DEPICTIONIST

An exploration of personal and professional storytelling through narrative branding.

Authentic.

The LeBron narrative changes today, there’s no question about it.

The haters, the doubters, the naysayers, and the hecklers lost their biggest ammo tonight when LeBron hoisted that illusive hardware.

You could feel the tide shifting over the past few weeks as LeBron has been absolutely brilliant on the court—focused, poised, determined, and otherworldly in his basketball dominance. And then there was the steady grace with which he played—never too high, never too low, in victory and in loss he stayed calm and confident (although not the entitled kind of cockiness we’ve Witnessed in years past). We saw glimpses of friendly and even encouraging interaction with opposing players rarely displayed during playoff games. And of course, always the gracious winner in his post-game condolences to those in the wake of his destruction (his embrace of KD tonight was particularly moving—props to KD on that one, too, really). Gone are the pompous displays of self-aggrandizing celebrations—even his trademark Chalk Toss™ has been replaced by solem pre-game meditation—and there seems to be little talk of the LBJ brand and enterprise anymore… what’s left is simply the most dominating player in the game today.

Hate on that and you come out looking bad… 

But you know what really washed away the red stain from that horrible summer a couple years ago for me? When LBJ was talking to Doris Burke and he said that this year he moved away from the hate that he uncharacteristically and even uncomfortably played with last year and focused on playing with Love and Joy, not feeling the pressure to prove anything to anyone else, but simply doing what he knows he can do to help those around him achieve their singular common goal. 

And that was 100% apparent on the court—that was no fluff post-game comment. That was real. That was—to use LBJ Enterprise’s favorite buzz word—“Authentic.”

As always, Sports, the beautiful metaphor for life, does not disappoint. In sports, as in life and business and branding and so on, I honestly believe the only way we achieve the kind of meaningful success that resonates so deeply not only with ourselves, but even with our most ardent detractors (as I think we’re in the process of witnessing right now with LeBron) is when we succeed in a way that is genuinely authentic to our core being.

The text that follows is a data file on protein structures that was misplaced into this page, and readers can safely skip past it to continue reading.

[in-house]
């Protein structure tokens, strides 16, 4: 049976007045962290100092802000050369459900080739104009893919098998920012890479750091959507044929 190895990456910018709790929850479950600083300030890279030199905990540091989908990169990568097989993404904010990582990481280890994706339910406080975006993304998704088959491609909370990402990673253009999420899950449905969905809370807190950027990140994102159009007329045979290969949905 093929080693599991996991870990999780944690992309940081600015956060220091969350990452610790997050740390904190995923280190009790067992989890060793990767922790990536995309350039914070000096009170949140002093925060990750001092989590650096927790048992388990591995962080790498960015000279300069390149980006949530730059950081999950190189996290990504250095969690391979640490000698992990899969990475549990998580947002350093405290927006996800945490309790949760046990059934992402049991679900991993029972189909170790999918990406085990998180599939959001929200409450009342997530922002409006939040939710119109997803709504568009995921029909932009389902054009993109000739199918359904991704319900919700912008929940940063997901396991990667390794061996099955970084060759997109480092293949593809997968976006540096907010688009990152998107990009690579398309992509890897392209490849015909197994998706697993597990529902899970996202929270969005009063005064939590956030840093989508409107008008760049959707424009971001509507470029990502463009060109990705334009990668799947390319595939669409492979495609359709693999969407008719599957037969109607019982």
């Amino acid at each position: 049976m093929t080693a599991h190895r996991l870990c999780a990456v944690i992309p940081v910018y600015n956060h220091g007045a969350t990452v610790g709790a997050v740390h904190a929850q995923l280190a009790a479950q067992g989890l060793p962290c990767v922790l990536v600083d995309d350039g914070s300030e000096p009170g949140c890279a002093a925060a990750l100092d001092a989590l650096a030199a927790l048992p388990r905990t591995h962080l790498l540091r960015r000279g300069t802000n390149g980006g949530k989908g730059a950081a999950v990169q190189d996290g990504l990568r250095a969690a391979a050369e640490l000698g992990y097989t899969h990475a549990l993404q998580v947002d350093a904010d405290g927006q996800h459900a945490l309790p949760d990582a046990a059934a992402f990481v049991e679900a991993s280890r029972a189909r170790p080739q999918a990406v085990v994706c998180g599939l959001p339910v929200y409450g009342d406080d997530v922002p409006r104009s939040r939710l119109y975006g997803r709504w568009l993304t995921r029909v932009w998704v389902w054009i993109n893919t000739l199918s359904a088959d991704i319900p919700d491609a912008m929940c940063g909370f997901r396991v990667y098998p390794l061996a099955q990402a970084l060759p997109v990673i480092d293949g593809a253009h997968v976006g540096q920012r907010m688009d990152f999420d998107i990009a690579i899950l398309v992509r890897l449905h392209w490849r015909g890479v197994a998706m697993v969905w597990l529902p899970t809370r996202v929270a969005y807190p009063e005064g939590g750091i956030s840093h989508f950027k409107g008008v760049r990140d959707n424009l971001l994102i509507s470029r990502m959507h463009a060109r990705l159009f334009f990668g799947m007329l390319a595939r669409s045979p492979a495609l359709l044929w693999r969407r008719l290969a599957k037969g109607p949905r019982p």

Gimmicks, acts, public displays for love, short-cuts, and tricks—even if successful—don’t win our hearts over. Had Miami and LeBron won last year, we wouldn’t be praising them. We’d be bitter and disappointed and jaded and hate the NBA and hate LeBron and hate the CBA loopholes and just hate, hate, hate, hate… And I guarantee you that it wouldn’t have meant as much as it did to LeBron as it did winning tonight, playing the way he played: with love, with joy, with grace, and with pure brutal animalistic and cerebral dominance of his hapless opponents. 

*  *  *

I should address here the irony of this post following my last one, Reality Wins. There I wordily expressed my affinity toward Kevin Durant and his “believable human narrative” over that of LeBron’s fabricated and plastic M.O.. The LBJ part mostly just took us up to the Decision, and set the table for America’s love affair with Kid Clutch—the whole point of the post. I could sense the tide was changing for LeBron—obviously, as a fan, hoping to be proven wrong—but I needed to get that out there before it was no longer relavant. i.e.: today. So, please forgive my blatant flip-flopping here. I said, in support of Durant, that “we want humans to win.” Well, tonight, a seemingly very good and definitely deserving human won. Congratulations are due. 

Reality Wins

Look, cards on the table: I’m not a huge LeBron fan. But this (I hope) is not a bash on LeBron article. In fact, during his dismantling of my team in this year’s playoffs, I found a revitalized respect for him as a player and as a human being. There’s absolutely no disputing his incredible talent and, like it or not, the dude seems to be a good guy. So why does everyone hate him? And why—as we’re getting one of the juiciest, narrative-laden Finals in some time—do we like LeBron’s antithesis in Kevin Durant so much? 

Would it come as a surprise to you (if you’re familiar with my other writing here) that I’m going to claim that it comes down to story? Let’s hope not. 

LeBron came into this league at the transition from our post-Jordan depression into the NBA that we enjoy today. An NBA that is lead by promising, well-spoken, smart, talented, freakishly athletic young men. And LeBron was in a sense the poster boy for this era. 

But LeBron had a different take on what he wanted to accomplish with his career. Taking the model of MJ’s success, and Jay-Z’s famous line—“I’m a business, man”—LeBron set off to become the world’s first billionaire athlete. He created and sold a product and every step of his career seemed to be tightly scripted to the narrative that we would expect from someone like LeBron. And at first we didn’t mind this. His stumbles and successes early on were endearing—it was part of the process.